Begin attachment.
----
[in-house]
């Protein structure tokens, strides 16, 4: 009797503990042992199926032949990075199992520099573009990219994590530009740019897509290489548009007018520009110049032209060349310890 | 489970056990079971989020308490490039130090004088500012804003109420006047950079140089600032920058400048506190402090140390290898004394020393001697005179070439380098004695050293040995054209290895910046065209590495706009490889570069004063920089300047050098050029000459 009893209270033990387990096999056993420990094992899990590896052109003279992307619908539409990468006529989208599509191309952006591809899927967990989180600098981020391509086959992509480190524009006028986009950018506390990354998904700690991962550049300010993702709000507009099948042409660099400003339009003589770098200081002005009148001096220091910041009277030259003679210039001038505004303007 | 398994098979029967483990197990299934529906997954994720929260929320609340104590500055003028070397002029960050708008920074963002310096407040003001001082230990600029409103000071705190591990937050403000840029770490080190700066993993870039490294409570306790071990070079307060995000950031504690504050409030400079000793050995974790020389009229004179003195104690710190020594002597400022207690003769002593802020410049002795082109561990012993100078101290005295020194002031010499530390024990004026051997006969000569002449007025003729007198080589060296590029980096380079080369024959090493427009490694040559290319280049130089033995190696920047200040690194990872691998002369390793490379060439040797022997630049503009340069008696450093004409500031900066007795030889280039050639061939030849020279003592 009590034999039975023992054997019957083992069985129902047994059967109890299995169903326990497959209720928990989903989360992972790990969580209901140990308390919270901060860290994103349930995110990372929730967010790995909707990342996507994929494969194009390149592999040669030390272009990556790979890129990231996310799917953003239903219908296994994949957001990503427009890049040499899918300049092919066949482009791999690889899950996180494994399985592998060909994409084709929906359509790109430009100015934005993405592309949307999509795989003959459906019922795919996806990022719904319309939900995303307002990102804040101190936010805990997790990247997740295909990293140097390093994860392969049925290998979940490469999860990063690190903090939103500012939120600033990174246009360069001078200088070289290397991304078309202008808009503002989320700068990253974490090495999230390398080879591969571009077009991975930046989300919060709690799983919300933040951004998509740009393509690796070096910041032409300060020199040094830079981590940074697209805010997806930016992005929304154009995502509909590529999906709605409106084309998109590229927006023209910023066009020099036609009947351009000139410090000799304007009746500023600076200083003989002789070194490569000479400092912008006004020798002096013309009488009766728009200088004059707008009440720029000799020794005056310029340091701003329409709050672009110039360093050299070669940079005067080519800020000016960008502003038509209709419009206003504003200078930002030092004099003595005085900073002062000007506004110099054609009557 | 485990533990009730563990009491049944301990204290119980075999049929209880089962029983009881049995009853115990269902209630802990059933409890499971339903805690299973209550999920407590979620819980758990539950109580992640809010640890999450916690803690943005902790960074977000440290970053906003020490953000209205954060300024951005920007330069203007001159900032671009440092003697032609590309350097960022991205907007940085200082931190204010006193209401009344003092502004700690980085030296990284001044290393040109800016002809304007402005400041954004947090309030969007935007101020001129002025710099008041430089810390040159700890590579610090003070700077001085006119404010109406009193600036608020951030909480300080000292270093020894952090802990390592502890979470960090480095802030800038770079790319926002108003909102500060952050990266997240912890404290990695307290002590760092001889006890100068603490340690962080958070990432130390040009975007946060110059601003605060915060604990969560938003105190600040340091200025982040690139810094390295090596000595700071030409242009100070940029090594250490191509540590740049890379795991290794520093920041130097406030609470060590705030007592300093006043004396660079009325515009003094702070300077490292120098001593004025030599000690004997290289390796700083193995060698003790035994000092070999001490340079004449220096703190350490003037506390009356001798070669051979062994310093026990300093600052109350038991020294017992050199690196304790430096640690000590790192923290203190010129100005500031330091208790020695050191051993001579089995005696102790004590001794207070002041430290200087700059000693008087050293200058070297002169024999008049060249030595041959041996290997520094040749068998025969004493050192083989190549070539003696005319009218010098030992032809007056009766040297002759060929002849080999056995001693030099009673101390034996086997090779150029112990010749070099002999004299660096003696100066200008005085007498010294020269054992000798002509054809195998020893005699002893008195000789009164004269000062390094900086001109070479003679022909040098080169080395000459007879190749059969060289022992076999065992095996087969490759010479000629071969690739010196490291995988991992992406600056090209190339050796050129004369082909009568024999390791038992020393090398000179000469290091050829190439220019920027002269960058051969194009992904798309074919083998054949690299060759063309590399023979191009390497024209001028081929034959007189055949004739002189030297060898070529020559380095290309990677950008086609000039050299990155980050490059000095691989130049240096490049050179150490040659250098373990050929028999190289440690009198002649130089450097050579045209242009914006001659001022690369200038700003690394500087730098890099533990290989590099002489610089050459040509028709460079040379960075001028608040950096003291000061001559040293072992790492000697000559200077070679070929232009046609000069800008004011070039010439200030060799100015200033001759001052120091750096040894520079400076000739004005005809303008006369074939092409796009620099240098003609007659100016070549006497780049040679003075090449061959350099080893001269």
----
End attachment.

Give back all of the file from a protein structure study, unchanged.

[in-house]
């Protein structure tokens, strides 16, 4: 009797503990042992199926032949990075199992520099573009990219994590530009740019897509290489548009007018520009110049032209060349310890 | 489970056990079971989020308490490039130090004088500012804003109420006047950079140089600032920058400048506190402090140390290898004394020393001697005179070439380098004695050293040995054209290895910046065209590495706009490889570069004063920089300047050098050029000459 009893209270033990387990096999056993420990094992899990590896052109003279992307619908539409990468006529989208599509191309952006591809899927967990989180600098981020391509086959992509480190524009006028986009950018506390990354998904700690991962550049300010993702709000507009099948042409660099400003339009003589770098200081002005009148001096220091910041009277030259003679210039001038505004303007 | 398994098979029967483990197990299934529906997954994720929260929320609340104590500055003028070397002029960050708008920074963002310096407040003001001082230990600029409103000071705190591990937050403000840029770490080190700066993993870039490294409570306790071990070079307060995000950031504690504050409030400079000793050995974790020389009229004179003195104690710190020594002597400022207690003769002593802020410049002795082109561990012993100078101290005295020194002031010499530390024990004026051997006969000569002449007025003729007198080589060296590029980096380079080369024959090493427009490694040559290319280049130089033995190696920047200040690194990872691998002369390793490379060439040797022997630049503009340069008696450093004409500031900066007795030889280039050639061939030849020279003592 009590034999039975023992054997019957083992069985129902047994059967109890299995169903326990497959209720928990989903989360992972790990969580209901140990308390919270901060860290994103349930995110990372929730967010790995909707990342996507994929494969194009390149592999040669030390272009990556790979890129990231996310799917953003239903219908296994994949957001990503427009890049040499899918300049092919066949482009791999690889899950996180494994399985592998060909994409084709929906359509790109430009100015934005993405592309949307999509795989003959459906019922795919996806990022719904319309939900995303307002990102804040101190936010805990997790990247997740295909990293140097390093994860392969049925290998979940490469999860990063690190903090939103500012939120600033990174246009360069001078200088070289290397991304078309202008808009503002989320700068990253974490090495999230390398080879591969571009077009991975930046989300919060709690799983919300933040951004998509740009393509690796070096910041032409300060020199040094830079981590940074697209805010997806930016992005929304154009995502509909590529999906709605409106084309998109590229927006023209910023066009020099036609009947351009000139410090000799304007009746500023600076200083003989002789070194490569000479400092912008006004020798002096013309009488009766728009200088004059707008009440720029000799020794005056310029340091701003329409709050672009110039360093050299070669940079005067080519800020000016960008502003038509209709419009206003504003200078930002030092004099003595005085900073002062000007506004110099054609009557 | 485990533990009730563990009491049944301990204290119980075999049929209880089962029983009881049995009853115990269902209630802990059933409890499971339903805690299973209550999920407590979620819980758990539950109580992640809010640890999450916690803690943005902790960074977000440290970053906003020490953000209205954060300024951005920007330069203007001159900032671009440092003697032609590309350097960022991205907007940085200082931190204010006193209401009344003092502004700690980085030296990284001044290393040109800016002809304007402005400041954004947090309030969007935007101020001129002025710099008041430089810390040159700890590579610090003070700077001085006119404010109406009193600036608020951030909480300080000292270093020894952090802990390592502890979470960090480095802030800038770079790319926002108003909102500060952050990266997240912890404290990695307290002590760092001889006890100068603490340690962080958070990432130390040009975007946060110059601003605060915060604990969560938003105190600040340091200025982040690139810094390295090596000595700071030409242009100070940029090594250490191509540590740049890379795991290794520093920041130097406030609470060590705030007592300093006043004396660079009325515009003094702070300077490292120098001593004025030599000690004997290289390796700083193995060698003790035994000092070999001490340079004449220096703190350490003037506390009356001798070669051979062994310093026990300093600052109350038991020294017992050199690196304790430096640690000590790192923290203190010129100005500031330091208790020695050191051993001579089995005696102790004590001794207070002041430290200087700059000693008087050293200058070297002169024999008049060249030595041959041996290997520094040749068998025969004493050192083989190549070539003696005319009218010098030992032809007056009766040297002759060929002849080999056995001693030099009673101390034996086997090779150029112990010749070099002999004299660096003696100066200008005085007498010294020269054992000798002509054809195998020893005699002893008195000789009164004269000062390094900086001109070479003679022909040098080169080395000459007879190749059969060289022992076999065992095996087969490759010479000629071969690739010196490291995988991992992406600056090209190339050796050129004369082909009568024999390791038992020393090398000179000469290091050829190439220019920027002269960058051969194009992904798309074919083998054949690299060759063309590399023979191009390497024209001028081929034959007189055949004739002189030297060898070529020559380095290309990677950008086609000039050299990155980050490059000095691989130049240096490049050179150490040659250098373990050929028999190289440690009198002649130089450097050579045209242009914006001659001022690369200038700003690394500087730098890099533990290989590099002489610089050459040509028709460079040379960075001028608040950096003291000061001559040293072992790492000697000559200077070679070929232009046609000069800008004011070039010439200030060799100015200033001759001052120091750096040894520079400076000739004005005809303008006369074939092409796009620099240098003609007659100016070549006497780049040679003075090449061959350099080893001269």